The combination of these mental health concerns can cause increased feelings of guilt or shame in people experiencing bulimia and could cause them to withdraw and not seek out treatment or help when they really need it. That is why it is important for all of us to know the signs and red flags to look out for regarding bulimia so that we can identify when a loved one (or ourselves) is struggling and get the help that is needed.

If you or someone you know is experiencing any of these symptoms and they seem to cause a disruption in the person’s overall functioning in life, it is important to get assistance from a mental health professional. 

When someone is able to identify that they are struggling from symptoms of bulimia, that can be the first step in helping them to get the help that they need. Symptoms of bulimia often require psychological treatment to help a person recognize where their struggles with their body image are coming from and how to use healthier coping skills to improve their overall health and functioning.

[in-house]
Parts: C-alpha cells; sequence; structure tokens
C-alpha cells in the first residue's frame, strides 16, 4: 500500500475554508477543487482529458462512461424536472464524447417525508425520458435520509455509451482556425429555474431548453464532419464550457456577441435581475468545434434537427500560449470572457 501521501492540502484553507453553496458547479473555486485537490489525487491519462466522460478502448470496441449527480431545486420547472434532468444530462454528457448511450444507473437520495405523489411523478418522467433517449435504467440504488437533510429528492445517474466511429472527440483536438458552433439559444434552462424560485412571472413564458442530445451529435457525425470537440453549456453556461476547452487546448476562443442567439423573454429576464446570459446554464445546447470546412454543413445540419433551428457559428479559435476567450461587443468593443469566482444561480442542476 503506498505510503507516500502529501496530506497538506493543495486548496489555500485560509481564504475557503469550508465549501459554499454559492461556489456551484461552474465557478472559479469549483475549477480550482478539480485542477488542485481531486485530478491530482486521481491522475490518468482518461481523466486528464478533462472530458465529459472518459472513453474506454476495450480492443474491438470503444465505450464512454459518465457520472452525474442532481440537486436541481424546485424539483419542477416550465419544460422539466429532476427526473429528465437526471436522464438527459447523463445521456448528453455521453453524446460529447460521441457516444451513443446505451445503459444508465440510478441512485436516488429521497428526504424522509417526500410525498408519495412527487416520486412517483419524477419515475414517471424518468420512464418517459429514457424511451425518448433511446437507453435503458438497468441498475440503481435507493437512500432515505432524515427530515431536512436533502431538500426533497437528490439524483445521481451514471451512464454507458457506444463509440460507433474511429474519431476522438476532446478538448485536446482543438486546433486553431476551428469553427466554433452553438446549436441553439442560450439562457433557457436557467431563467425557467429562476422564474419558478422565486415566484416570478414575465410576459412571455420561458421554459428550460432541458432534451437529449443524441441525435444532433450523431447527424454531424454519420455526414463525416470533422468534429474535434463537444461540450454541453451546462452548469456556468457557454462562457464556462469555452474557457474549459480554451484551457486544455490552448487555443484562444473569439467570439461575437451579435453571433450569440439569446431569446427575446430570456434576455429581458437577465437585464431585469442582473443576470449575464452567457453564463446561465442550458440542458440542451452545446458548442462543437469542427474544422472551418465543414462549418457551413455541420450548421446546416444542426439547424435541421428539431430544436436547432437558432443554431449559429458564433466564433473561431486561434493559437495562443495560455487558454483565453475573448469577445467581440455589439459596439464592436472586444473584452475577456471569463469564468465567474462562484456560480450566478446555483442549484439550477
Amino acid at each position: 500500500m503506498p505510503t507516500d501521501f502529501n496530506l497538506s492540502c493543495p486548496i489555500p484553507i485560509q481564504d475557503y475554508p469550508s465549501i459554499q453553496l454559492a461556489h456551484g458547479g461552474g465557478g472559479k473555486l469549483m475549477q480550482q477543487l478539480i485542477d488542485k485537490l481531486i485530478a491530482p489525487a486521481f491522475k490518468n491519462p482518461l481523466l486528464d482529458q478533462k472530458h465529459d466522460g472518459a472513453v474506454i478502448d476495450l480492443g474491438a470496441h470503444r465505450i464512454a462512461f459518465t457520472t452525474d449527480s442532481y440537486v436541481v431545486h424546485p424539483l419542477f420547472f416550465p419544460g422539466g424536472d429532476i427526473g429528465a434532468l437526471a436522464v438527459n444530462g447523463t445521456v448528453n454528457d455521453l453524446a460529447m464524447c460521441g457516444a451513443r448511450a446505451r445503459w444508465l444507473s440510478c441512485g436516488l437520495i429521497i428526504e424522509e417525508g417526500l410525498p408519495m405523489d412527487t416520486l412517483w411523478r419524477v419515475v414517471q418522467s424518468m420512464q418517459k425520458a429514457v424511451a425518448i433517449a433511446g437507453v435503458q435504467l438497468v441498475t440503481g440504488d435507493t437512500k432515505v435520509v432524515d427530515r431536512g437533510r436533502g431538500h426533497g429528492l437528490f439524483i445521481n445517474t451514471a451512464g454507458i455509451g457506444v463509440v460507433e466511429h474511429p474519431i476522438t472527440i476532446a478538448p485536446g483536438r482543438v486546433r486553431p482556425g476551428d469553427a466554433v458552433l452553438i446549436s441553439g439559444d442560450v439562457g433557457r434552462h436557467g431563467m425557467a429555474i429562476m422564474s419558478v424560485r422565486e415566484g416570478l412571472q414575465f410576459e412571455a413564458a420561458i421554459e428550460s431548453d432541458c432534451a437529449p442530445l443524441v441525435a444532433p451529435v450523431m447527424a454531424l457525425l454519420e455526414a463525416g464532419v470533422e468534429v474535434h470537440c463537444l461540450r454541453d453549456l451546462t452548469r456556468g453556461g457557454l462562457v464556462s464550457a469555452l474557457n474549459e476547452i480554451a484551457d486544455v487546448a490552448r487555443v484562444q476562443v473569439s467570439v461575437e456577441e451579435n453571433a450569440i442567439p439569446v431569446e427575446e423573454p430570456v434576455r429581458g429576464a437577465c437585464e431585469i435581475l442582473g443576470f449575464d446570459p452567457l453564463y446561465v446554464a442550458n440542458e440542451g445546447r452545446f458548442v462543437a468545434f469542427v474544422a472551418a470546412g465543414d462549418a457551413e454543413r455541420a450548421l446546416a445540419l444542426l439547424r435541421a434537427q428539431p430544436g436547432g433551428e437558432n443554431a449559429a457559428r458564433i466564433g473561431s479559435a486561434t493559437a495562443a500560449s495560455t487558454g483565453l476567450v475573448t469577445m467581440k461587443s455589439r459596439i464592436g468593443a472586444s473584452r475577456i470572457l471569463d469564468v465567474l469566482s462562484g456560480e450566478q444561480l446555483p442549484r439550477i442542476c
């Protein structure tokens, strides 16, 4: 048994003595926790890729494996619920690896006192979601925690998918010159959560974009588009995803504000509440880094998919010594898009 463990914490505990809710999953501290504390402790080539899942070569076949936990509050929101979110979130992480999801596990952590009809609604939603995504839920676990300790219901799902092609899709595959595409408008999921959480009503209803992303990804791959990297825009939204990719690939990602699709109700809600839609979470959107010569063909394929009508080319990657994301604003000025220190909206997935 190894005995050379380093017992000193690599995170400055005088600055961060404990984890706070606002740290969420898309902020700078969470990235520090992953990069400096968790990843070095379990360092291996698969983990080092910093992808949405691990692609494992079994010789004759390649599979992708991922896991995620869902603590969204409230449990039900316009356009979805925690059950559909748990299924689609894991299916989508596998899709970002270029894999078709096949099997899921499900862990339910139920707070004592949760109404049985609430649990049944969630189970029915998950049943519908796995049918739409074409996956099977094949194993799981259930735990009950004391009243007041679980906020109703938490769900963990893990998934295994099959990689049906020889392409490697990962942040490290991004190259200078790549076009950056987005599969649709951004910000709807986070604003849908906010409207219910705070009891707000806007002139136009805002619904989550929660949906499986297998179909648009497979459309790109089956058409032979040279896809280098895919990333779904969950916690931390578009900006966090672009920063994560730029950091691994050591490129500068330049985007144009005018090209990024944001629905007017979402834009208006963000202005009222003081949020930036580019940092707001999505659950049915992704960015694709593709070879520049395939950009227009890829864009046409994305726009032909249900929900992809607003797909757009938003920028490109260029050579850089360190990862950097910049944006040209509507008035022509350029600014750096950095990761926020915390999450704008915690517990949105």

For those experiencing minor signs or symptoms of bulimia, they may be able to work with a mental health professional in an outpatient setting where they can meet weekly and work on helping the person develop insight into their struggles and to find new ways to manage their self-image distortions. If a person is experiencing severe signs of bulimia where they cannot function on their own without engaging in binging and purging behavior, they may need to participate in a treatment recovery program that is in a residential setting. These kinds of environments can help a person begin to understand how their bulimia symptoms developed and how they can relearn to manage food and nutrition in a healthy way.

Overall, seeking a consultation with a mental health professional who is an expert on eating disorders is the first step to learning what may be the best option for you.

Here are some resources that can get you the help that you need:

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Dr. Shannon McHugh is a Licensed Clinical and Forensic Psychologist in Los Angeles, California. She specializes in assessment and treatment of children, adolescents, and adults who have developmental and social delays, behavioral difficulties, and those who have experienced traumatic events